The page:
In Indian Mexico (1908)
Language: en
Pages: 425
Authors: Frederick Starr
Categories: Indians of Mexico
Type: BOOK - Published: 1908 - Publisher: Library of Alexandria

The reading public may well ask, Why another travel book on Mexico? Few countries have been so frequently written up by the traveler. Many books, good, bad, and indifferent, but chiefly bad, have been perpetrated. Most of these books, however, cover the same ground, and ground which has been traversed by many people. Indian Mexico is practically unknown. The only travel-book regarding it, in English, is Lumholtz's "Unknown Mexico." The indians among whom Lumholtz worked lived in northwestern Mexico; those among whom I have studied are in southern Mexico. The only district where his work and mine overlap is the Tarascan area. In fact, then, I write upon an almost unknown and untouched subject. Lumholtz studied life and customs; my study has been the physical type of south Mexican indians. Within the area covered by Lumholtz, the physical characteristics of the tribes have been studied by Hrdlicka. His studies and my own are practically the only investigations within the field. There are two Mexicos. Northern Mexico to the latitude of the capital city is a mestizo country; the indians of pure blood within that area occupy limited and circumscribed regions. Southern Mexico is indian country; there are large regions, where the mestizos, not the indians, are the exception. From the time of my first contact with Mexican indians, I was impressed with the notable differences between tribes, and desired to make a serious study of their types. In 1895, the accidental meeting with a priest from Guatemala led to my making a journey to Central America. It was on that journey that I saw how the work in question might be done. While the government of Mexico is modeled upon the same pattern as our own, it is far more paternal in its nature. The Republic is a confederation of sovereign states, each of which has its elected governor. The states are subdivided into districts somewhat corresponding to our counties, over each of which is a jefe politico appointed by the governor; he has no responsibility to those below him, but is directly responsible to the man who names him, and who can at will remove him; he is not expected to trouble the state government unnecessarily, and as long as he turns over the taxes which are due the state he is given a free hand. Within the districts are the cities and towns, each with its local, independent, elected town government.
In Indian Mexico
Language: en
Pages: 220
Authors: Frederick Starr
Categories: History
Type: BOOK - Published: 2010 - Publisher: Rarebooksclub.com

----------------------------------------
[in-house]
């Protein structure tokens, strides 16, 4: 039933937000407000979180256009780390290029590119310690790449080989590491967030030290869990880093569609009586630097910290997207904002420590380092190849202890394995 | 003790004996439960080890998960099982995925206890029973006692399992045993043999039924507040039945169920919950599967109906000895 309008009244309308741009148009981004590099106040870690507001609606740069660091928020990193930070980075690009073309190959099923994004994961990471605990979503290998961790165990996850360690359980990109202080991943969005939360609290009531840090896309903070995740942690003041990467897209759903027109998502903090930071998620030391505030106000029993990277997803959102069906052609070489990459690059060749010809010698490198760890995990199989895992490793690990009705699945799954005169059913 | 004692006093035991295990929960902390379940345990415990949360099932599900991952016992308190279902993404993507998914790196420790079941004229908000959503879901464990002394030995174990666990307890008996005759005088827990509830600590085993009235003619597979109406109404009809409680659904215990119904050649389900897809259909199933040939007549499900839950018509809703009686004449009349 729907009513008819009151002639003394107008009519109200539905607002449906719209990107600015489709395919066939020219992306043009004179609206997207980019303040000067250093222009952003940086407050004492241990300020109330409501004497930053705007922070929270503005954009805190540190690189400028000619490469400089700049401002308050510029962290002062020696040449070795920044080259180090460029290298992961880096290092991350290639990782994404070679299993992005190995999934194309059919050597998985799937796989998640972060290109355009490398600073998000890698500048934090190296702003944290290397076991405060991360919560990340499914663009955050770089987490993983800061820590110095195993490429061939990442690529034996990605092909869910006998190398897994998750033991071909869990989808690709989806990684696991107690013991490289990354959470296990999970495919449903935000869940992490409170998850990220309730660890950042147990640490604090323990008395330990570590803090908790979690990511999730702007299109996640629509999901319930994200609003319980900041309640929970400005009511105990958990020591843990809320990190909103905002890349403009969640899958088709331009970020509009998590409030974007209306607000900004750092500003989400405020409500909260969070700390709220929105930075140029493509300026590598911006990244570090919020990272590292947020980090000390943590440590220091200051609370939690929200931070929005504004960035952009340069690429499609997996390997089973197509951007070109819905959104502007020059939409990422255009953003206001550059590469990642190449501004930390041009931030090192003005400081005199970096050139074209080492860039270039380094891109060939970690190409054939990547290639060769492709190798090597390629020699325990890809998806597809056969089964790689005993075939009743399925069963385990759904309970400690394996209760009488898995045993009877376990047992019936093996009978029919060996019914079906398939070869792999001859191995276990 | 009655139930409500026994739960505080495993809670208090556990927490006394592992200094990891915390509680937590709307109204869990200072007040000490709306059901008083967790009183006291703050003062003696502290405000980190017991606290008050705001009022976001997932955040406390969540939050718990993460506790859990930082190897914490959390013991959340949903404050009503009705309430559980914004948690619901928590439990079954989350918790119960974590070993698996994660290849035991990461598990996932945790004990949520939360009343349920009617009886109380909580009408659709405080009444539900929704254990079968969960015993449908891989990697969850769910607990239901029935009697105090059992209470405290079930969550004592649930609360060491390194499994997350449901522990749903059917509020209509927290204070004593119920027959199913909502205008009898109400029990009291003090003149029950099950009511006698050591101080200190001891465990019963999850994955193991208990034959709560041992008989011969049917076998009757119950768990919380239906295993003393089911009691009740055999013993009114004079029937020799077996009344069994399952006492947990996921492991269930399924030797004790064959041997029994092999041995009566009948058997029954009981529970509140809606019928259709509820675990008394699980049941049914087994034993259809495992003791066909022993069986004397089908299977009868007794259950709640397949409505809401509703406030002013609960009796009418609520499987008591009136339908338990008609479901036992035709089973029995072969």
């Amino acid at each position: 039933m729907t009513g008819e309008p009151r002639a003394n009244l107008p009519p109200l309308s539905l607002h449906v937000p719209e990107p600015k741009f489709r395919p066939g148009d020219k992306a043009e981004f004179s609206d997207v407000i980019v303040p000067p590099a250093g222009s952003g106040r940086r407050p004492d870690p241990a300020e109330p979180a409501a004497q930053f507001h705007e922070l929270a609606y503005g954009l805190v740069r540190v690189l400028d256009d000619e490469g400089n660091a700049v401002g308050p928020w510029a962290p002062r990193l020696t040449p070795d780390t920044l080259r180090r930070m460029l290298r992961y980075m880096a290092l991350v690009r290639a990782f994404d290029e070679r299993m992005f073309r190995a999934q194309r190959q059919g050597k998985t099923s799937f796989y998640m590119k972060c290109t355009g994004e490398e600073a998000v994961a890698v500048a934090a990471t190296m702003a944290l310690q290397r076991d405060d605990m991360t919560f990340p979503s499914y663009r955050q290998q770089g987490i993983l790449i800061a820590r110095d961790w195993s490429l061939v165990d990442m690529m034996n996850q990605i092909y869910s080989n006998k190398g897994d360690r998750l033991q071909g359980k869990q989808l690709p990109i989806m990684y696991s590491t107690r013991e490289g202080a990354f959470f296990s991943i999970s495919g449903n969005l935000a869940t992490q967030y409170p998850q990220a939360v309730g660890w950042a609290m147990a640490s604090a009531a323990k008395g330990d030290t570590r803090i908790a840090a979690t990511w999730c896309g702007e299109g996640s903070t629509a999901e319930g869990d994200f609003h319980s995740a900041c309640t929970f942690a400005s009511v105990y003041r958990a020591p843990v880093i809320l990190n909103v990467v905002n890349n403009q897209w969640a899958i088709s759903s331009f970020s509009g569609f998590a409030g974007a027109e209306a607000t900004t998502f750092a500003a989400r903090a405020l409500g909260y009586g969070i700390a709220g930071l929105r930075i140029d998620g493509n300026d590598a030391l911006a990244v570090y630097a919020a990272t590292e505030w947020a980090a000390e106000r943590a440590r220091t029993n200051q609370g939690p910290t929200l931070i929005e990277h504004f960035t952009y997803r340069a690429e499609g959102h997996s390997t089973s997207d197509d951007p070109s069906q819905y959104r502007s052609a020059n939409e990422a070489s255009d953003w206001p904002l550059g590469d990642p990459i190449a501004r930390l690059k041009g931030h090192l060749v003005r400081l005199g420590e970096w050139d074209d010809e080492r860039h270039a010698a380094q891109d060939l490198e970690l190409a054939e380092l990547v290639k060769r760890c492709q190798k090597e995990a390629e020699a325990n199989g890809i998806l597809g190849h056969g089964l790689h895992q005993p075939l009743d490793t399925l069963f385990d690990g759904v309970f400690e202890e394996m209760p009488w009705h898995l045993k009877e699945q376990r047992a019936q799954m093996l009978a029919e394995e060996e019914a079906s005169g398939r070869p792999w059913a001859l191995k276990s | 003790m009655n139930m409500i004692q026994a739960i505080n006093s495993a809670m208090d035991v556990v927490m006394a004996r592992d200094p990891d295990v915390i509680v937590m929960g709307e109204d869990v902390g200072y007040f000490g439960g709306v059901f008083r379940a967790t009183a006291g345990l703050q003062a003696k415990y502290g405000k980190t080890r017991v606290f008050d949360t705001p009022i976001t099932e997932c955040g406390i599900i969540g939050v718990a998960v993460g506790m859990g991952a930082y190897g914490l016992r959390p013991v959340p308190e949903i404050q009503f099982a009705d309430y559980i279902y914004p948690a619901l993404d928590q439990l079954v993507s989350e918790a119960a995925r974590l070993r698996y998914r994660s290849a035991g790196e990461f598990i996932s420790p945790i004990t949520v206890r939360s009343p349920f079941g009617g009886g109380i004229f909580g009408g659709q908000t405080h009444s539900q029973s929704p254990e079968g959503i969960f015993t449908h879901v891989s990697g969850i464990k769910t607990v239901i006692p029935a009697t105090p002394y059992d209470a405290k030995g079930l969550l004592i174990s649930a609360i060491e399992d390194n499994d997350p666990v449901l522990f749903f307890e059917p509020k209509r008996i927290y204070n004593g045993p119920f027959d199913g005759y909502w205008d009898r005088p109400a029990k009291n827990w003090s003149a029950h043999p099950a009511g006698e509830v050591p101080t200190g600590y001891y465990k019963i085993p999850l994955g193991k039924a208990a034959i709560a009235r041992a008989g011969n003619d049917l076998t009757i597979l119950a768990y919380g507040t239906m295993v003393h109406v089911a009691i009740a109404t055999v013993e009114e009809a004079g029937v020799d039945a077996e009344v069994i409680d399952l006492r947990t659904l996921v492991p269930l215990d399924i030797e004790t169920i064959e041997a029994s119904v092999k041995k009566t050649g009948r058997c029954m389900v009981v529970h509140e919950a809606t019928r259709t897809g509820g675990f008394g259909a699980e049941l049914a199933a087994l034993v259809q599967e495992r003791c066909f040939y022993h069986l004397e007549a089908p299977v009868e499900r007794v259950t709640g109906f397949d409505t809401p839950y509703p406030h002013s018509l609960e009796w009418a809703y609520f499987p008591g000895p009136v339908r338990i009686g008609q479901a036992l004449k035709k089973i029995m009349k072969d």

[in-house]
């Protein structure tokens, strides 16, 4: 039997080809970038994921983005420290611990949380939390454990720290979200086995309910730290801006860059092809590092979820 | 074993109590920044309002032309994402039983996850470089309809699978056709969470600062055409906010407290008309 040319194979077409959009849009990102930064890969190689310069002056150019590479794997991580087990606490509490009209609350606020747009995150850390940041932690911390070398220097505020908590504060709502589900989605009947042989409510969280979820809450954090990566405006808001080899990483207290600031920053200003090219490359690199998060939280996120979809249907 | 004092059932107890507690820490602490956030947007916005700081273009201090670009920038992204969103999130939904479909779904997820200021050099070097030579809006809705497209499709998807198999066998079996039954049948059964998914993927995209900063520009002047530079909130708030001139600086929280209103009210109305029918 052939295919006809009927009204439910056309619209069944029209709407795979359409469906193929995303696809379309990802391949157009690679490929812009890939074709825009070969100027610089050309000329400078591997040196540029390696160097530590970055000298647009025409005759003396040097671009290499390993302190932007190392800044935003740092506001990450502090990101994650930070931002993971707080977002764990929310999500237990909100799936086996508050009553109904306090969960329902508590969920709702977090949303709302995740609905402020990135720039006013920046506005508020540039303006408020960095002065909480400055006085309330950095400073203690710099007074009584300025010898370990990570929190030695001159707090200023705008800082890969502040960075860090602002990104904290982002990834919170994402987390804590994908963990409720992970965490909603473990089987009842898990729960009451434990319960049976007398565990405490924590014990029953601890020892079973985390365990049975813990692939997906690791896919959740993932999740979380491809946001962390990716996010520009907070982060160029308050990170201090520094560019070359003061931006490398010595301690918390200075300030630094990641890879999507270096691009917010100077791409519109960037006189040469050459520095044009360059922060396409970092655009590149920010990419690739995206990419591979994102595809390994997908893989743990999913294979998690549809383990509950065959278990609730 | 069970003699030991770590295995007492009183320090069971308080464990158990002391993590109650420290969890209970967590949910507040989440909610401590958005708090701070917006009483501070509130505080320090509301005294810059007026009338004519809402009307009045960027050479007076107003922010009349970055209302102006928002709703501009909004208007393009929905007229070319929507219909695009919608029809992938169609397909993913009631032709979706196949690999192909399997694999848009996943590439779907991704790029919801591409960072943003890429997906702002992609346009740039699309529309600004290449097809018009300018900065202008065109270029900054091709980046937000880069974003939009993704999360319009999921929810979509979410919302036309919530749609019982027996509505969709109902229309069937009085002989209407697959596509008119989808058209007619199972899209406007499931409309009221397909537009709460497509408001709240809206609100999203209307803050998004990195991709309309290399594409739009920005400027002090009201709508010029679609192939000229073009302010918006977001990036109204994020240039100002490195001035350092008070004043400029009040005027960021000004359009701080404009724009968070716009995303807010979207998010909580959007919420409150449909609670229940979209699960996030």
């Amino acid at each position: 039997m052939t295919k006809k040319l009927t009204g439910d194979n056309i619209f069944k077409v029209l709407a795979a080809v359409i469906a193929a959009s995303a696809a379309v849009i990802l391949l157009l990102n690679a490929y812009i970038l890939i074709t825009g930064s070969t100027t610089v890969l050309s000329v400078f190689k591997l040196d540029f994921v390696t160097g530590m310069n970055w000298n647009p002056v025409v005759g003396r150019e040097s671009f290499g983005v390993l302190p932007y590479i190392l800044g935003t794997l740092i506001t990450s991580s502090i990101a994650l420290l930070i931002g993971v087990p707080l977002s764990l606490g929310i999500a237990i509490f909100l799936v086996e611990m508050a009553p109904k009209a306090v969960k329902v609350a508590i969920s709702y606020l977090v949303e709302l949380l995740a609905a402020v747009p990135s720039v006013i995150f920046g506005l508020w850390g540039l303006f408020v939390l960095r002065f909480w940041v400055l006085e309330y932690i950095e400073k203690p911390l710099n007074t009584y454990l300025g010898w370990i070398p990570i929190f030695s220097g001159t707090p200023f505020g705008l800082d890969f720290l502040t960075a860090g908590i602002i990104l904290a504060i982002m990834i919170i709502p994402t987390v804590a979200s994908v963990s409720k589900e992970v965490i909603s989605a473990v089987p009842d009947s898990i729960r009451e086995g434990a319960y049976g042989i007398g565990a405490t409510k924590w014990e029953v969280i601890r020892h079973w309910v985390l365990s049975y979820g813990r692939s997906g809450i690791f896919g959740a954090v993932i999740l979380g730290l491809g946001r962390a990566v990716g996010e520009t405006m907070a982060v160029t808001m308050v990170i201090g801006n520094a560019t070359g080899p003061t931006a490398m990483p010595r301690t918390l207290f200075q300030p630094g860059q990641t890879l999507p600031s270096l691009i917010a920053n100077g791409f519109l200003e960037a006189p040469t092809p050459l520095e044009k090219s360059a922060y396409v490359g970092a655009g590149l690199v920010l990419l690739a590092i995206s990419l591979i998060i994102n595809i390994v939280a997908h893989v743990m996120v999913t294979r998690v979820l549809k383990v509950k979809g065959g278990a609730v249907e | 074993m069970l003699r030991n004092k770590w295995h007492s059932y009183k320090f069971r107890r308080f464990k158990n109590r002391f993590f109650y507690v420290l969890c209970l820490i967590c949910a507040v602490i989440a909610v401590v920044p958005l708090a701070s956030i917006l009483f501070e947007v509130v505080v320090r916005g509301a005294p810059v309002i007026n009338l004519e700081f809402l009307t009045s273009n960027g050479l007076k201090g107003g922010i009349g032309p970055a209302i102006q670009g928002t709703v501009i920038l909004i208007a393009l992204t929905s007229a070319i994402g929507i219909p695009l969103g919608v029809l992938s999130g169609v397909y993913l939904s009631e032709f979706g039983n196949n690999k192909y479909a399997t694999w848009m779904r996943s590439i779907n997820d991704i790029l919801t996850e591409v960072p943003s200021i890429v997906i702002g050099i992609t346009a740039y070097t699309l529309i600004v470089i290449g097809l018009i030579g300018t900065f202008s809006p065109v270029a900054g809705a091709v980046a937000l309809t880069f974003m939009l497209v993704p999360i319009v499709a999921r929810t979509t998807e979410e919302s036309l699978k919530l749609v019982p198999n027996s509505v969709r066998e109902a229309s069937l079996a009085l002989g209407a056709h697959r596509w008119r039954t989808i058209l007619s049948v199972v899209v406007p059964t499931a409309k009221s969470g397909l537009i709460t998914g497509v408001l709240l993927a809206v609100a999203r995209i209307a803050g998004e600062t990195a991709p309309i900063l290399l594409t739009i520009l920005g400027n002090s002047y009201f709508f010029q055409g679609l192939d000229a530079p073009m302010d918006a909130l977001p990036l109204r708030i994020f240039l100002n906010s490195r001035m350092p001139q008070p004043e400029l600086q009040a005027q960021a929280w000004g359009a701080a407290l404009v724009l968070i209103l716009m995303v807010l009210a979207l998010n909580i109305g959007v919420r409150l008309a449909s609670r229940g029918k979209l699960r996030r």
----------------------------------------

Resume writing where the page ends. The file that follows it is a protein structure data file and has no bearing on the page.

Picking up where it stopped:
Excerpt: ...great excitement, "Toro, muy bravo " (Bull, very fierce ) and hastened forward to catch the lasso wound round the horns of the beast to lead him out of our way. Just then the bull took matters into his own control, and, with a snort and plunge, started wildly away, dragging the old fellow at a wild run down the trail, finally whirling him and the baby into a heap by the roadside, while he himself took up the mountain-side. It was after dark before we reached Papalo. After much grumbling, supper was prepared and a solemn promise given that we should leave at seven in the morning. When we were ready, no animals were to be seen. The presidente asserted that the price which we had paid was only to that point, and that if we wanted animals for Cuicatlan we must make a new arrangement. This was sheer blackmail, because there had been no misunderstanding in the matter, and a liberal price had been paid. After wrangling for an hour, we shook the dust of Papalo literally from our feet, and started to walk to Cuicatlan, telling the town authorities that our burdens must be taken by mozos to the cabecera before three o'clock, and that we should pay nothing for the service. Probably we should not have been so ready to take this heroic action if we had not remembered that the road was down hill all the way, and good walking. Still, fifteen miles is fifteen miles, and the sun was hot, and though we left at 8:30, it was two o'clock before we entered Cuicatlan. We had no adventures by the way, except the killing of a coral snake which lay in the middle of the road. At three the mozos with their burdens arrived, and felt it very hard that we kept our promise of paying nothing for their service. CHAPTER XVIII TO COIXTLAHUACA (1900) For a day we rested at Cuicatlan to make arrangements for a trip to the land of the Chochos. We complained bitterly to the jefe politico regarding the miserable animals which had been supplied us for our last journey, and demanded...